Privacy Overview

This website uses cookies to improve your experience while you navigate through the website. Out of these, the cookies that are categorized as necessary are stored on your browser as they are essential for the working of basic functionalities of the website. We also use third-party cookies that help us analyze and understand how you use this website. These cookies will be stored in your browser only with your consent. You also have the option to opt-out of these cookies. But opting out of some of these cookies may affect your browsing experience.

Cookies are small text files that can be used by websites to make a user's experience more efficient.The law states that we can store cookies on your device if they are strictly necessary for the operation of this site. For all other types of cookies we need your permission. This site uses different types of cookies. Some cookies are placed by third party services that appear on our pages. You can at any time change or withdraw your consent from the Cookie Declaration on our website. Learn more about who we are, how you can contact us and how we process personal data in our Data protection agreements. Please state your consent ID and date when you contact us regarding your consent.

Zero Waste In Construction:


Zero Waste In Construction:
Is It Possible?


The construction industry is a crucial component of any economy. However, this industry constantly faces massive construction and demolition (C&D) waste generation during their construction activities.


The C&D waste includes materials like concrete, bricks, wood, steel, plastic, paper, and more. These wasteful materials can lead to significant economic and environmental issues that shouldn’t go unnoticed. 


That’s why the concept of zero waste in construction has emerged as an effective solution to eliminate waste, preserve the environment, promote sustainability, and save money.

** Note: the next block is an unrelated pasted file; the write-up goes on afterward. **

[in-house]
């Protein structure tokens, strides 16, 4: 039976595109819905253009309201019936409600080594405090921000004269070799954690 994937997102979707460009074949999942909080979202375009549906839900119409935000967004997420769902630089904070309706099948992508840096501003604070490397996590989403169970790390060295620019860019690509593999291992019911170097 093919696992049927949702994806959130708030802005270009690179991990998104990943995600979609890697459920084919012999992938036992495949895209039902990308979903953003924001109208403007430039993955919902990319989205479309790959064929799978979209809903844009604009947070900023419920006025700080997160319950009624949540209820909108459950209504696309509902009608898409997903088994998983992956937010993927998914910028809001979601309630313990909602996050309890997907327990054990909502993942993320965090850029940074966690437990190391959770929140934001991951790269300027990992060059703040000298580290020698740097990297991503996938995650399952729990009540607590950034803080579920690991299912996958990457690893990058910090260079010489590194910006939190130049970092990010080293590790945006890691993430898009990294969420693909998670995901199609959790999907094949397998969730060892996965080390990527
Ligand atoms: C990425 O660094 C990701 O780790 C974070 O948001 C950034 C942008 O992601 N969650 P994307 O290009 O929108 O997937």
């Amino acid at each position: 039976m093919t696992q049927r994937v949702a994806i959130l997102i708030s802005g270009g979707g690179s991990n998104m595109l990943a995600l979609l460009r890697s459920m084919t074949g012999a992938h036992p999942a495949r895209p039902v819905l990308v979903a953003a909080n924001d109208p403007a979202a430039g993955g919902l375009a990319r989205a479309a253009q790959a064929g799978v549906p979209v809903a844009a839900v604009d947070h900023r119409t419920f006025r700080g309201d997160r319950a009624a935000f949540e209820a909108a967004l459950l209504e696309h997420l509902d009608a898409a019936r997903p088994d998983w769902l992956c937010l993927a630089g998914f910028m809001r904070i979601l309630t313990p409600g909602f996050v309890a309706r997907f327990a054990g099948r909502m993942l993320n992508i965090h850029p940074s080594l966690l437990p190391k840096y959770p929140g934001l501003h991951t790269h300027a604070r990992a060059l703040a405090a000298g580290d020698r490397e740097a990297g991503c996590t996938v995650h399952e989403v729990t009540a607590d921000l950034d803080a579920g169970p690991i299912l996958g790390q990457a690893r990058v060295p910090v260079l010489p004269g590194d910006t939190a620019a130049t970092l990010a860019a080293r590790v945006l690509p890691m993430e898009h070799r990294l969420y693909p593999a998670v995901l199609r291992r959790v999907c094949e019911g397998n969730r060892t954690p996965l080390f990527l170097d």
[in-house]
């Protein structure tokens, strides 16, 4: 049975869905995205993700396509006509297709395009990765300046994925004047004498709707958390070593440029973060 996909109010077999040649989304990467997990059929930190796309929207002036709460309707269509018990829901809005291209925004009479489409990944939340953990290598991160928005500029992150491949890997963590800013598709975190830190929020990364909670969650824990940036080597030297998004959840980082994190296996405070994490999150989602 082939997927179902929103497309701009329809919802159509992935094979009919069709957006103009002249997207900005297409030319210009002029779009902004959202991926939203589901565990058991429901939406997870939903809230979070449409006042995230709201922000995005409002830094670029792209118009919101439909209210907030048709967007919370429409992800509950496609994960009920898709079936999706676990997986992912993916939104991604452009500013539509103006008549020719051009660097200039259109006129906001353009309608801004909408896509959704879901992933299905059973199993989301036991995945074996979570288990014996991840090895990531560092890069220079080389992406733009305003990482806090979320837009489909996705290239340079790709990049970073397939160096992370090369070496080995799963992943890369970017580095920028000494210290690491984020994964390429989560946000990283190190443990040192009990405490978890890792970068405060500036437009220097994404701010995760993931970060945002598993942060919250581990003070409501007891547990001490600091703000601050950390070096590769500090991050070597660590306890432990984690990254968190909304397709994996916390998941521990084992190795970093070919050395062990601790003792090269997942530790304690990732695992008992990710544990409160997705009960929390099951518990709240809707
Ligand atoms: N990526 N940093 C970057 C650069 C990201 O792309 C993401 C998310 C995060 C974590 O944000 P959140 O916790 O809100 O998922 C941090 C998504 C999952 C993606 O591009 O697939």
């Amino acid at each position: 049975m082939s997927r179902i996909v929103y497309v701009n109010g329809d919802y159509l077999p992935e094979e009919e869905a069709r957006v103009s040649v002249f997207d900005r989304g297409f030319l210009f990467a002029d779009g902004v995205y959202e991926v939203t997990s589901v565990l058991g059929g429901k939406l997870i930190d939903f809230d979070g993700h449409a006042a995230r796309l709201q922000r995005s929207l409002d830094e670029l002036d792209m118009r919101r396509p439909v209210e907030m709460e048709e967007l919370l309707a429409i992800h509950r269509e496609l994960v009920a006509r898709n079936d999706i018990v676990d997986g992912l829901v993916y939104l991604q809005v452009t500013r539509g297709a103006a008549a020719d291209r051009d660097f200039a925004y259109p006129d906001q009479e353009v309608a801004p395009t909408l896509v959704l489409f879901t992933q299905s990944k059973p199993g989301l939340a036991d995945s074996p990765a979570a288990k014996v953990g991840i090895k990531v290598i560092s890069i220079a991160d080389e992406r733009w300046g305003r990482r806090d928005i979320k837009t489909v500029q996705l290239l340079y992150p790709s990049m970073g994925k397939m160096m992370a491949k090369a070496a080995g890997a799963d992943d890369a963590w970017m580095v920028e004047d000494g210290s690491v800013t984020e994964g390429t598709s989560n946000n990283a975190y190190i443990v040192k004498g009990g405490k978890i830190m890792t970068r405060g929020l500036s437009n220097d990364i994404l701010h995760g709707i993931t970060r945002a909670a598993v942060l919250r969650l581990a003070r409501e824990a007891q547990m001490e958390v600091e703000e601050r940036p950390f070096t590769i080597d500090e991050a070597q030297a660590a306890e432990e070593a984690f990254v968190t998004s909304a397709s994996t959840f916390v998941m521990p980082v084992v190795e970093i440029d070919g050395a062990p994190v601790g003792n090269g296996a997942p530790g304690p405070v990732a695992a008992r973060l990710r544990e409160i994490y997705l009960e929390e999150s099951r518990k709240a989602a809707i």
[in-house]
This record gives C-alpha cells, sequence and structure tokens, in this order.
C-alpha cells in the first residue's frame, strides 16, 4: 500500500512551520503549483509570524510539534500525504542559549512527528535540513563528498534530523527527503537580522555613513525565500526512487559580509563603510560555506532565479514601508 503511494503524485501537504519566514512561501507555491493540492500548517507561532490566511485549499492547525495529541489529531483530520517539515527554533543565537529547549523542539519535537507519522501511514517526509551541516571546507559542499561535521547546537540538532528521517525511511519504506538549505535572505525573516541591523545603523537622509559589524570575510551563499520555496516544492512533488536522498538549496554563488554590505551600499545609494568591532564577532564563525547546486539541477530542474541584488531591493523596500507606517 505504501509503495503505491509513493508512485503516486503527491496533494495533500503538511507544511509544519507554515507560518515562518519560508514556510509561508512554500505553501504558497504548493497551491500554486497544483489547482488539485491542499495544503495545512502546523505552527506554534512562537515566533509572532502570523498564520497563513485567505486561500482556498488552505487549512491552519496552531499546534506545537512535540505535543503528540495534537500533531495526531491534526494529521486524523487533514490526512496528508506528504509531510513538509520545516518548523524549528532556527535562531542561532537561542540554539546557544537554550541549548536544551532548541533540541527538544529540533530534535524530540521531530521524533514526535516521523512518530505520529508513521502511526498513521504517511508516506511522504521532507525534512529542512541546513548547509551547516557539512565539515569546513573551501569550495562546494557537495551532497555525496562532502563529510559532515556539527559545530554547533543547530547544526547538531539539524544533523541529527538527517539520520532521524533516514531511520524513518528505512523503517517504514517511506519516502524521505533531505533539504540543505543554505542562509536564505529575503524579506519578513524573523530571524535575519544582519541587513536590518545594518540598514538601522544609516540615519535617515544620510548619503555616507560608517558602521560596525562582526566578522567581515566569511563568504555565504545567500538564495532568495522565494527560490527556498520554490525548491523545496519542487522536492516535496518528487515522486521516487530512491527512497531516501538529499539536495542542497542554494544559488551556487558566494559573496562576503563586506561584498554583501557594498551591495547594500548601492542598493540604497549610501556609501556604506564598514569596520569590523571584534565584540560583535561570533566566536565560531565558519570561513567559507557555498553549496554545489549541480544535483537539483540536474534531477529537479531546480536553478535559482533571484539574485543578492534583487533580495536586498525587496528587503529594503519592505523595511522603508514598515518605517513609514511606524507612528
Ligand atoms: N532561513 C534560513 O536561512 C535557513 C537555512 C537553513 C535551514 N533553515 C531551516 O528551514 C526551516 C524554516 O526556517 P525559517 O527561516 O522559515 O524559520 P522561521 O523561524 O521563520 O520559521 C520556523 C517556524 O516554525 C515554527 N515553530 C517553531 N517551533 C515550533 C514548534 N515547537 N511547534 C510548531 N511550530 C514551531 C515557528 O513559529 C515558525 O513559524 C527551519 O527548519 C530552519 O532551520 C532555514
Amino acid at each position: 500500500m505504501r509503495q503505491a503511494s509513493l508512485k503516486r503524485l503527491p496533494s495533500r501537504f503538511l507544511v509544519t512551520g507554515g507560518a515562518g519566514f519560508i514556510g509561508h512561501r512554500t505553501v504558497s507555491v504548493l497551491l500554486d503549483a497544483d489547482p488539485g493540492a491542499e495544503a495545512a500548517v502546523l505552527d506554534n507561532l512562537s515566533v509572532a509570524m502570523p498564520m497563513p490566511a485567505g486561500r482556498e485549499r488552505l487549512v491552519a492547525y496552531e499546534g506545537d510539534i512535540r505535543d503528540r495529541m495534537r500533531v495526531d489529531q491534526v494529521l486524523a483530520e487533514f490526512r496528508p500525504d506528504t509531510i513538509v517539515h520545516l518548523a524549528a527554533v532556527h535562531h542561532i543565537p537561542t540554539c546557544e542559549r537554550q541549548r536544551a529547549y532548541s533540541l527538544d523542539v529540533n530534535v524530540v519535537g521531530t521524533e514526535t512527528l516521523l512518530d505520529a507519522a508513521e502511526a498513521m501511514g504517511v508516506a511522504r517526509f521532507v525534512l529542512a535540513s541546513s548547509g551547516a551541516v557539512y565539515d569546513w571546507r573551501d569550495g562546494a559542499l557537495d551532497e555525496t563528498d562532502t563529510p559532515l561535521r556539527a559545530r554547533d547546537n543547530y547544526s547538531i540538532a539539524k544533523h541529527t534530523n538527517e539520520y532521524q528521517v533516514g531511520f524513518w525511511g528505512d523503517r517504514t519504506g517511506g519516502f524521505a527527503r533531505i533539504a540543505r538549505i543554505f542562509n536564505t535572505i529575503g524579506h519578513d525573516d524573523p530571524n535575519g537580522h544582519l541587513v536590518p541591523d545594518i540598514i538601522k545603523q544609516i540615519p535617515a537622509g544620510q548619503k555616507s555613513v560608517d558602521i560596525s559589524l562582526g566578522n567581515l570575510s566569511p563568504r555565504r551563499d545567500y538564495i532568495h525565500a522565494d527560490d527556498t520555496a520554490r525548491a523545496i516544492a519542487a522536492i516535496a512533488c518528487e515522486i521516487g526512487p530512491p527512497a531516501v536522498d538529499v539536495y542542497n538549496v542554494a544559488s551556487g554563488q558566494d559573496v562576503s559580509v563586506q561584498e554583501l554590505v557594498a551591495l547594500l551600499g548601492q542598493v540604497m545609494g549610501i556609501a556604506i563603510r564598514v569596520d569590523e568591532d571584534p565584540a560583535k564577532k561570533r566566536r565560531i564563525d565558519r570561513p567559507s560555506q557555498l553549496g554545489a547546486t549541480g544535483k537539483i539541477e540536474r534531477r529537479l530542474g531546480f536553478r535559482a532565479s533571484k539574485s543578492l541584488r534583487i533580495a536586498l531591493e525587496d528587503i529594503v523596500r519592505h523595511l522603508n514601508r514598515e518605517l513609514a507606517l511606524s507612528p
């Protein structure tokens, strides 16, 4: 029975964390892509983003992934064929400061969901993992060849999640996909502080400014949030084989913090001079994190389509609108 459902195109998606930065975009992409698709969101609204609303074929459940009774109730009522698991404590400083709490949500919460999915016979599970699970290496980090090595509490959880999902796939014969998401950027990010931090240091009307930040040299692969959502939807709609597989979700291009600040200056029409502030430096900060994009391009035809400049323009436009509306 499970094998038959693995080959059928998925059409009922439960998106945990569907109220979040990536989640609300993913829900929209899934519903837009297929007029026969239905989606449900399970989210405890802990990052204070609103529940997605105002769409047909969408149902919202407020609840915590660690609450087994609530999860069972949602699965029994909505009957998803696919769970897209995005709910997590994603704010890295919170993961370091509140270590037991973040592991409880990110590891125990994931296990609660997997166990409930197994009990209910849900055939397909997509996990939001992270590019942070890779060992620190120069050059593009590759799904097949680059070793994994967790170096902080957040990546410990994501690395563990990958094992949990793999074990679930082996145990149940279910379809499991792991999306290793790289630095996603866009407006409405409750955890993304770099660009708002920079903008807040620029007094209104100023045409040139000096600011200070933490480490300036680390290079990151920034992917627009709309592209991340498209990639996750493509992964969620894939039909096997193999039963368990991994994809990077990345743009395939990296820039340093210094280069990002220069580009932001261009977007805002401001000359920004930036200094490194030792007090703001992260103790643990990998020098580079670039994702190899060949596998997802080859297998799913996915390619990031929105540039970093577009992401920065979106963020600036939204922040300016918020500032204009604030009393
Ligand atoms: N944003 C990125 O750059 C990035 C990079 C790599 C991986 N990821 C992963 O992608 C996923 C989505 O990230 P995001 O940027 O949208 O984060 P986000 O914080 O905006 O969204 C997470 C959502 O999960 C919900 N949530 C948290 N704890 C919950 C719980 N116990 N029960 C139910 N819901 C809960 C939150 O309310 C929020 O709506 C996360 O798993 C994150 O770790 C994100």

This article will discuss the strategies, benefits, and tips on how to adopt the zero-waste concept in the construction industry and solve the ever-growing problem with C&D waste.


4-Step Strategy For Achieving Zero Waste In Construction

To achieve sustainable management of C&D (construction and demolition) materials and eventually – zero-waste, the Environmental Protection Agency (EPA) from the USA outlined a 4-step strategy.


Step #1 – Reducing The Resources

The first step for construction companies is to try using fewer resources from the very beginning in the design process. By doing so, they will ensure that the materials don’t end up in waste.


Construction companies should evaluate all resources that go into a project so the waste is minimal or zero.


Some examples of reducing resources include:


– Preserving existing buildings (instead of building new ones)

– Optimizing the size of new structures

– Reducing interior finishes

– Implementing alternative framing techniques

– Using construction methods that allow resources to be re-used later in new buildings


In addition to these methods, this step also includes purchasing agreements that prevent excess materials and resources from arriving at the construction site.


Step #2 – Reusing The Resources

When demolishing existing buildings, a lot of debris is generated, which is not a very resource-efficient practice. However, there is a way for the C&D materials to be further reused while protecting natural resources and saving money.


The construction companies can salvage and reuse most of the C&D materials and construction components by using deconstruction.


This process doesn’t necessarily dictate that every last component needs to be reused, but it can significantly salvage usable resources and contribute to the “zero waste” goal.